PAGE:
There is no contention on the contextual relevance and urgency of these goals, but the rationale for the agenda goes beyond that. Priorities set by India’s Presidency are the reflection of the past and present of India’s culture, as well as of the pluralistic traditions of the nation. Priorities set by India’s Presidency are the reflection of the past and present of India’s culture, as well as of the pluralistic traditions of the nation. India, since independence, has envisioned a pluralistic and democratic world sans imperialist superpowers. It has imagined a world where countries collectively engage in coordinated efforts to ensure world peace and the development of the entire world. There is something unique and fundamental to the goals set by India’s Presidency.
The fundamentals lie in the good economics and philosophy India attaches to G20. The principles of social welfare and equitable distribution are reflected in the commitment to achieving the end goal of ubiquitous improvement in the living standards of the masses and making the world a more equitable place. In the same spirit, India’s advocacy forth the emergence of the Global South is not an agenda to attain dominance, rather it is an act of raising its voice against discriminatory practices and for equitable distribution of resources, a democratic world order, and better living conditions for all.
The call for South-South cooperation is for bringing countries with common problems and aspirations together, to ensure economies of scale in achieving the goal of a better quality of life. India’s stance on peace is clear with Prime Minister Narendra Modi’s words that “today’s era must not be of war.” Whether at climate talks, negotiating for a fairer deal in terms of technological and financial support for developing countries; at the World Trade Organization, India’s presence on the table is a proof of growing influence it exerts in global world order. For the Presidency, India’s leadership has already committed itself to exploiting the linkages between economic growth, gender equality, peace, and security and the use of technological innovations for universal benefit. India has championed the cause of low-income nations in the past — and it could now do so again.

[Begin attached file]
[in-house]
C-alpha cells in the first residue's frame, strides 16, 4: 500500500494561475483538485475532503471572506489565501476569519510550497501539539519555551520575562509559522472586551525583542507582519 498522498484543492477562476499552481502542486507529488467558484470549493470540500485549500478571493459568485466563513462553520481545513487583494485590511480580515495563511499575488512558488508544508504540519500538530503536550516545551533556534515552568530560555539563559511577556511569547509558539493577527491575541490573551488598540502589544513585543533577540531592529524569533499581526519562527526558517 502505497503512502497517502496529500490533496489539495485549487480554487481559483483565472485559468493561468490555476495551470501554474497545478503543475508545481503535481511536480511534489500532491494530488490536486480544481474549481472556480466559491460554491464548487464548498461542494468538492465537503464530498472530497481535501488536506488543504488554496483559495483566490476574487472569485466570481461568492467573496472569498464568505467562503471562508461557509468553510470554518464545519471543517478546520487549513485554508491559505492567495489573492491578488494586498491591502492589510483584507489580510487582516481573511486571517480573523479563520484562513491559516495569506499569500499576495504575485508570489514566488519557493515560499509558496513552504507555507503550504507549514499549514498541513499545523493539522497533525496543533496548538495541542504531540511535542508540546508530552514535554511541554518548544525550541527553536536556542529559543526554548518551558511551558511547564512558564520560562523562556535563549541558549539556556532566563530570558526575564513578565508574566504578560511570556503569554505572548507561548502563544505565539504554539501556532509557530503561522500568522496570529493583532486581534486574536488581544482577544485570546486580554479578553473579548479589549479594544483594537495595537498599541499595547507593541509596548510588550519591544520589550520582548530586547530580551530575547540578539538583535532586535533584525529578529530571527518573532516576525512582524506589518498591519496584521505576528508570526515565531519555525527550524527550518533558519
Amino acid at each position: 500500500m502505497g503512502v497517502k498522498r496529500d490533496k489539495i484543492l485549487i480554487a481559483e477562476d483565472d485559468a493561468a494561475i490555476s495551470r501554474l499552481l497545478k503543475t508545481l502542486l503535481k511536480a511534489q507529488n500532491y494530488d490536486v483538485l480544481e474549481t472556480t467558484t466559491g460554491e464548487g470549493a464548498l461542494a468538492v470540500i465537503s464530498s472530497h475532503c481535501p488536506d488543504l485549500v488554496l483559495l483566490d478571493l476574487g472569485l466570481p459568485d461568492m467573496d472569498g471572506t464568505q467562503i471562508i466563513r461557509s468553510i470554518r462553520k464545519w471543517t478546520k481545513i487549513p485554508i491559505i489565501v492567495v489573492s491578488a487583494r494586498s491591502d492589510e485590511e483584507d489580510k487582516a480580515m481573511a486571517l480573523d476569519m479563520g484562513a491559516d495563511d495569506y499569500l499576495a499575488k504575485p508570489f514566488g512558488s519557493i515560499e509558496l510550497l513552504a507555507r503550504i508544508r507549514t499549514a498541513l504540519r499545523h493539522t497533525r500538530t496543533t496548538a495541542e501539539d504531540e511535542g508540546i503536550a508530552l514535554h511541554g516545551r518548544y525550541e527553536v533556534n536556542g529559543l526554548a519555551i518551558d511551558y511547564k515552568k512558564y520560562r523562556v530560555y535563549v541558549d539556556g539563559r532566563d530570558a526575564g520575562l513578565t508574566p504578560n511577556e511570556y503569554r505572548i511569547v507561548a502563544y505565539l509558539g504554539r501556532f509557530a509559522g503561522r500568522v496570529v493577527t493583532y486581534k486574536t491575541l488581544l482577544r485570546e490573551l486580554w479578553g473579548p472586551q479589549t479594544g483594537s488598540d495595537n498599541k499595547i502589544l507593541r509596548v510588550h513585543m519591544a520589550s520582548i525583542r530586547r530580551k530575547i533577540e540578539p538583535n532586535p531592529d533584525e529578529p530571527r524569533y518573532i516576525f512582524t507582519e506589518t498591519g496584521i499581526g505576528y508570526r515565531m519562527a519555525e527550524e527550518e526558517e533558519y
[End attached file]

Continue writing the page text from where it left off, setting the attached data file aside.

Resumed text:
This time, working toward adopting a Sustainable Development Goals stimulus package to provide these governments with investments and liquidity, offering debt relief and restructuring. Prime Minister Modi also suggested that “data for development” will be an integral part of India’s presidency. The digital transformation shouldn’t be confined to a small part of humanity, and its greater benefits will be realized only when digital access becomes truly inclusive. India’s own experience in the past few years has shown that if digital architecture is made widely accessible, it can bring about socioeconomic transformation.
Thus, under its presidency, India will have to navigate a delicate balance, overcoming partisan pressures from both sides to bridge the East-West conflict. And it will have to do so while carefully wading through issues central to its own strategic self-interests as well as those of the global community, creating an archetype for substantive talks, implementation and outcome for the G20 next year, culminating with a leader’s summit to be held in New Delhi in September 2023. Championing the virtue of “Vasudhaiva Kutumbakam” — the world is one family — as its G20 theme, India needs to skillfully manage this disorderly family going ahead. And through this leadership role, it must give priority to a developmental agenda, while creating a blueprint for a faster, more resilient and inclusive global economic recovery. The G20 presidency gives India an unprecedented opportunity to test its clout and credibility in tackling the fragmented global order — and the world to embrace it.